The operator of the crippled Fukushima Daiichi nuclear power plant said Friday it started releasing a fifth batch of treated radioactive water into the sea from the plant, amid opposition from China.

Tokyo Electric Power Company Holdings Inc. will discharge 7,800 tons of water through May 7 in the first discharge of the current fiscal year, which began this month.

Before releasing water, TEPCO ensures the radioactivity levels meet the standards set by itself and the government.

The utility plans to discharge a total of about 54,600 tons on seven occasions this fiscal year. Tritium levels are expected to be kept to around 14 trillion becquerels, below the annual cap of 22 trillion becquerels.

The water is being treated using an advanced liquid processing system, or ALPS, to remove most of the contaminants other than the relatively nontoxic tritium.

Since the start of the operation on Aug. 24 last year, about 31,200 tons have been released despite opposition from China, Russia and local fishermen due to concerns over safety, health issues and tarnishing the reputation of local seafood.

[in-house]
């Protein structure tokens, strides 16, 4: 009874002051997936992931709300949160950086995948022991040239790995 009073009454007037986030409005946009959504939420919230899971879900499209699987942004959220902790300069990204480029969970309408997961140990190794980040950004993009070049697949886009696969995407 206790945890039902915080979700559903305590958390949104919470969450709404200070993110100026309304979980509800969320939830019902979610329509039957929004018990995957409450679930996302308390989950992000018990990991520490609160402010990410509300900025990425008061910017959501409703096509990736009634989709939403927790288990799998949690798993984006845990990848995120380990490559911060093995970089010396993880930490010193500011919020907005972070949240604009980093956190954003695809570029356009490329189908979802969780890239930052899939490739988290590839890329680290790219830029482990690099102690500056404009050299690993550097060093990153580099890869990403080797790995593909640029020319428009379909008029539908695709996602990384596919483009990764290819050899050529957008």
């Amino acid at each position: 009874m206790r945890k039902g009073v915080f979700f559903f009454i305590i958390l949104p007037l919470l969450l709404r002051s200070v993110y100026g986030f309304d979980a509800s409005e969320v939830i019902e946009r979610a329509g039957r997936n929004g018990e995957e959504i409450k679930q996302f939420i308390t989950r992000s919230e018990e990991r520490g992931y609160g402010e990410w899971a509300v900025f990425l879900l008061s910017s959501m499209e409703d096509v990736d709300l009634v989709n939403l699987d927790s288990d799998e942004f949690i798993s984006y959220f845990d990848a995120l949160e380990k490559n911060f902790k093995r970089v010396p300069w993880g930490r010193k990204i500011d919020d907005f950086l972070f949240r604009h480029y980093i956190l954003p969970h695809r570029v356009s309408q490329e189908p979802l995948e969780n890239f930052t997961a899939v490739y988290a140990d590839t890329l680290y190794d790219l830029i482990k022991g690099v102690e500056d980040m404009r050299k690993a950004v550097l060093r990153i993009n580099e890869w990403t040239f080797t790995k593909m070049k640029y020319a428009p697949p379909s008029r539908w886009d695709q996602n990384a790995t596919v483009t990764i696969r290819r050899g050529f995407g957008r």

China has kept an import ban in place on all seafood products from Japan in response to the discharges.

During the release of the previous four batches, TEPCO said it detected up to 22 becquerels of radioactive tritium per liter of seawater in samples taken from areas near the power complex, far below the World Health Organization's limit of 10,000 becquerels for drinking water.

The utility sees the discharge as a key step in the ongoing decommissioning of the Fukushima Daiichi plant, which suffered fuel meltdowns in three reactors following a massive earthquake and tsunami in 2011.


© Kyodo News International, Inc., source Newswire